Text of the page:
Art for Life’s Sake and Moral Purpose of Literature

3 Mins read


Some say ‘art for life’s sake’ and others say ‘art for moral purpose.’ But who is right? They both are, in different ways. Reflection on the contradictions in meaning of  art, and how being able to appreciate art for its own sake is something to be valued. Art should be for life’s sake and for moral purpose.

The Bible teaches us that our lives are not our own – we were bought with a price, and that our lives belong to Christ. In light of this teaching, the Christian artist has a double responsibility: to show people that there is something beyond this life worth living for, and to create art from the heart that glorifies God. This article will inform the reader about how art has both a moral purpose and for the sake of life.

It is not surprising that when asked to think about the purpose of literature, many people would answer “to entertain.” In some ways, they are right. Stories are meant to be enjoyable and engaging. They should be well written, thought-provoking, and interesting. However, a deeper reading reveals that art is meant for life’s sake and moral purposes.

What is Art for life’s sake?

“For life’s sake” can be interpreted in two ways. First, the art is created for the purpose of benefiting society. One way to do this is through moral instruction; art can inform citizens and help them understand what they should and shouldn’t do. Second, the art should also provide a pleasurable experience to those who view it.

Art for life’s sake is art that is made to be appreciated. In other words, art is supposed to give the viewer a good feeling. The artist might make something that looks beautiful so the viewer can enjoy it. The artist also might make something that interests the viewer. This could mean making an abstract painting or sculpture for someone who likes modern art. Art for life’s sake isn’t about moral purpose because this type of art does not have a message or meaning behind it.

The meanings of Arts

Arts are the expressions of skill, sensibility, and taste. As they’re created to be enjoyed, they create an emotional response in its viewers or listeners. It can also evoke a moral response when it conveys ideas such as justice and injustice or good and evil. For example, in Shakespeare’s play “Julius Caesar”, Brutus is a tragic hero who illustrates the moral values that oppose those of the tyrant.

Read About: Difference between Romanticism and Classicism

The Moral purposes of Art

Art is a powerful art form that can be used to express deep emotions, convey messages, and make people contemplate the meaning of life. It also has the ability to change how people feel when they see it or hear it. The power of art can be used for good or evil depending on the artist’s intentions.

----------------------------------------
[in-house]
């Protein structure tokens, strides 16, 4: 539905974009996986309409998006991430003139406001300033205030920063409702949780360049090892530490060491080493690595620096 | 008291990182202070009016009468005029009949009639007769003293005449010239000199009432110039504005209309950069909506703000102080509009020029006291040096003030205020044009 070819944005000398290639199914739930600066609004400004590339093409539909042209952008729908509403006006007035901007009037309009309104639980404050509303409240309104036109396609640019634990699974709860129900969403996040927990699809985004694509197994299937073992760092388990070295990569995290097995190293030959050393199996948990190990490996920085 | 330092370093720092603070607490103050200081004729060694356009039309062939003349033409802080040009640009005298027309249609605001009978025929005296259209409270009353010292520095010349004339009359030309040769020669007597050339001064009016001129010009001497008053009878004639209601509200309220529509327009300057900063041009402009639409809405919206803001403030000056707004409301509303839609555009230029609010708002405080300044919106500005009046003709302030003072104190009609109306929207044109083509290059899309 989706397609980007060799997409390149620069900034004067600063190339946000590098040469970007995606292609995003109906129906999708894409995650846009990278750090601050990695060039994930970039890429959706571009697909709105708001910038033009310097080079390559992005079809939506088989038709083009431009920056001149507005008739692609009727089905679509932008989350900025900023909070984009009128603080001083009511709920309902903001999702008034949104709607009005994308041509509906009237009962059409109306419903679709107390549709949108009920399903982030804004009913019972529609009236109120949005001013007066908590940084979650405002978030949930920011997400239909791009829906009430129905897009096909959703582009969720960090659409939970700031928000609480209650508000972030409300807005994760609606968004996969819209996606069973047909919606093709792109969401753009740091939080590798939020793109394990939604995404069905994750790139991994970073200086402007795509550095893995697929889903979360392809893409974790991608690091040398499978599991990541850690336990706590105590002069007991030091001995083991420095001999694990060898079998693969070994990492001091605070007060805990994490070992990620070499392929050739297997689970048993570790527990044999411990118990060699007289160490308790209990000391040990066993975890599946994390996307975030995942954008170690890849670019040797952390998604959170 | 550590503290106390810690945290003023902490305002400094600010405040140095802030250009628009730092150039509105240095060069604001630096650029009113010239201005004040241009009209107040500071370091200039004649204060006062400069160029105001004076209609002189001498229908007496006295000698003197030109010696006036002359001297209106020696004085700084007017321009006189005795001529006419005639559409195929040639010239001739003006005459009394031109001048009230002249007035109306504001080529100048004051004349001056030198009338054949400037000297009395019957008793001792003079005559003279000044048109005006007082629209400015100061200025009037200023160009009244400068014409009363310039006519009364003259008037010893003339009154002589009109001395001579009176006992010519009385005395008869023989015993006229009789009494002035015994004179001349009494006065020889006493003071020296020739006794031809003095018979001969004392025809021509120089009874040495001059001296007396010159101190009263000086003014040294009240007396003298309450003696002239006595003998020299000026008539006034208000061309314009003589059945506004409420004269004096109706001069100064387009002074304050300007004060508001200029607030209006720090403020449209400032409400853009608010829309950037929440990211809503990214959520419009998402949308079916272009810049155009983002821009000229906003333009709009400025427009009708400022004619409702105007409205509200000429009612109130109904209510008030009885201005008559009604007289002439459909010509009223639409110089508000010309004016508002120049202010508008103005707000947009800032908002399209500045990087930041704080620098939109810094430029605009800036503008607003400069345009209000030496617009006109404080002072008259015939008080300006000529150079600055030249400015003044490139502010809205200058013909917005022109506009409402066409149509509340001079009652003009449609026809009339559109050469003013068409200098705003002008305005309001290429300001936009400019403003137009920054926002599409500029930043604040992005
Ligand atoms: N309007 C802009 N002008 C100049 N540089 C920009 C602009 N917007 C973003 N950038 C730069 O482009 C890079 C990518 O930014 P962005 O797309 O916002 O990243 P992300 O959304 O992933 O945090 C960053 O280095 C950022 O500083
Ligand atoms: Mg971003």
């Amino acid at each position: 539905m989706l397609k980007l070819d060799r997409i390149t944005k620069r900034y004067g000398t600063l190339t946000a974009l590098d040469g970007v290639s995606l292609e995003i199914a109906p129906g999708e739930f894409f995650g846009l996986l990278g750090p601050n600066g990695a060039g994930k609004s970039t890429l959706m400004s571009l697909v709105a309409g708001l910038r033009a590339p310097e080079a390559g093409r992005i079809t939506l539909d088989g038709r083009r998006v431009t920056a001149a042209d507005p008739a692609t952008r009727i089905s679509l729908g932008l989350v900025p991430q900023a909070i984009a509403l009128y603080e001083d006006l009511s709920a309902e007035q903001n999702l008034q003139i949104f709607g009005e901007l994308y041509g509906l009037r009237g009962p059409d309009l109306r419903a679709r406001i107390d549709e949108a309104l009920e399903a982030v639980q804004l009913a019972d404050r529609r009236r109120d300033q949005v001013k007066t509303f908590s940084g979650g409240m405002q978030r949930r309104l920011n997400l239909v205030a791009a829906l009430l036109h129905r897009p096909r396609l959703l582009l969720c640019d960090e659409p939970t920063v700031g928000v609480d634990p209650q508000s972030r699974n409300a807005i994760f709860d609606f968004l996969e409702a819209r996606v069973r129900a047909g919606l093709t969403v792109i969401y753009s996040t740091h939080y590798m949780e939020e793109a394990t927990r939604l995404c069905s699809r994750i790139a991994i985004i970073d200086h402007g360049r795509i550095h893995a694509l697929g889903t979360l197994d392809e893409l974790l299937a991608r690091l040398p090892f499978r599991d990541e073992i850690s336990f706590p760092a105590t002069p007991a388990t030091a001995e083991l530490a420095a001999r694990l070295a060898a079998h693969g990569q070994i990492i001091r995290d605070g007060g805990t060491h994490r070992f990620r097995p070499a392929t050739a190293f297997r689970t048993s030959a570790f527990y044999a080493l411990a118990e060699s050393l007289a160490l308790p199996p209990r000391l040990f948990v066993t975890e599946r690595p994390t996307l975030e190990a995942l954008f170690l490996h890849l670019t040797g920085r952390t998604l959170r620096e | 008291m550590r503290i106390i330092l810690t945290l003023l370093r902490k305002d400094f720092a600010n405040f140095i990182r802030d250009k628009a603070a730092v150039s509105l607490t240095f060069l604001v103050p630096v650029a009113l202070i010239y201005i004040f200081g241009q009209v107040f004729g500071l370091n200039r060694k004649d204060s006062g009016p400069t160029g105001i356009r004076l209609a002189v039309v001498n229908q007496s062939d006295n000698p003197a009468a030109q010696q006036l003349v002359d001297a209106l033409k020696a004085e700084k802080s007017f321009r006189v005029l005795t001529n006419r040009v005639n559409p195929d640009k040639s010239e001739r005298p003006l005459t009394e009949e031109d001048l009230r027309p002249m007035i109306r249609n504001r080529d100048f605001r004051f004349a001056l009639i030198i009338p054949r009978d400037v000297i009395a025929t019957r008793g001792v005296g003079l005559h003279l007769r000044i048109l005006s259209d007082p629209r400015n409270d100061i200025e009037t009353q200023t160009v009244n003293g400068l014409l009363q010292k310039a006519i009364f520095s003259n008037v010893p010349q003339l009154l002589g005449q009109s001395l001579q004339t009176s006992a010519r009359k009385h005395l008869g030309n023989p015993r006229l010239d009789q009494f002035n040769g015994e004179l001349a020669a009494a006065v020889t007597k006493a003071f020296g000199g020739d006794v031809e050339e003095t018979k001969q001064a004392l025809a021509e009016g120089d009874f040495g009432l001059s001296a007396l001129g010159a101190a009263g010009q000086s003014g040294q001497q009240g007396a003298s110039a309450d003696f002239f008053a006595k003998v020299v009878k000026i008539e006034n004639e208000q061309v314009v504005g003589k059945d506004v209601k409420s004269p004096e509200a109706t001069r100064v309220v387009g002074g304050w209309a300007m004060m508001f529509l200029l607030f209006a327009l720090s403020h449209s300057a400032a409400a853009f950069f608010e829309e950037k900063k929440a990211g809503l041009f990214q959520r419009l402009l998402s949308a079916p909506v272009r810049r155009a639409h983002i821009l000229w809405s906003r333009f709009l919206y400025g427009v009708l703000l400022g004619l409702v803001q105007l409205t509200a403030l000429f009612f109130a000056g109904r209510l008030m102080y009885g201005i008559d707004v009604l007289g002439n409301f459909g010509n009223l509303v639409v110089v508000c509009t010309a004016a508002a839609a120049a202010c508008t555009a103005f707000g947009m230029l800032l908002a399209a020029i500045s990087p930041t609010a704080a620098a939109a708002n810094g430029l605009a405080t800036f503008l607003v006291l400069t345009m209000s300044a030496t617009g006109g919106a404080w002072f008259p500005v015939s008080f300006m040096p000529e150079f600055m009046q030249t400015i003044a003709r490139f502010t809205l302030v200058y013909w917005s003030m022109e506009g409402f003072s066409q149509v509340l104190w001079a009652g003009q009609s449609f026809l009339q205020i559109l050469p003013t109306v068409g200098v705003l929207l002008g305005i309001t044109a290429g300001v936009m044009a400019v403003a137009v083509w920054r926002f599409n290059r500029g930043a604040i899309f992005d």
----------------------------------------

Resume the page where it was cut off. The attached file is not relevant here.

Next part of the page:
The moral purpose of art in literature is an often debated topic, one that has been discussed by many greats over the years. With various views and arguments, I will provide a brief overview of this broad topic, explaining my own thoughts and providing some literary examples.

There is always a moral purpose in any story told. Each author tells a story with the intention of conveying some sort of moral message to their reader. Alice Walker’s “To hell with dying” discusses the moral purpose of art in literature.

The purpose and moral of Art, as stated by Aristotle, is

 “To educate the senses, to provide a sense of pleasure, and to purify the emotions.”


It is difficult to be concise about the moral purposes of Art. It is my argument that Literature should be about morality, and as such it should provide examples of moral judgement. This article will explore the moral purposes of Art in Literature with literary examples.

Every art form has a moral purpose. The moral purposes of art in literature is to entertain and make the audience feel feelings such as anger or sadness. The article provides an example from Austen’s Pride and Prejudice,

“It is a truth universally acknowledged, that a single man in possession of a good fortune must be in want of a wife.”

Art has long been viewed as a moral purpose in itself. When we watch a play or read a book, we want to see the good guy win and the bad guy lose. Sometimes that’s not the case- Macbeth, for example- but sometimes you can feel a sense of satisfaction or righteous indignation at an artist’s portrayal of justice being served.


It’s important for artists to seek to make the world a better place in some way. It is also important for artists to be able to express themselves truthfully and authentically, without feeling that they have to write about something specific or limit themselves in any way.

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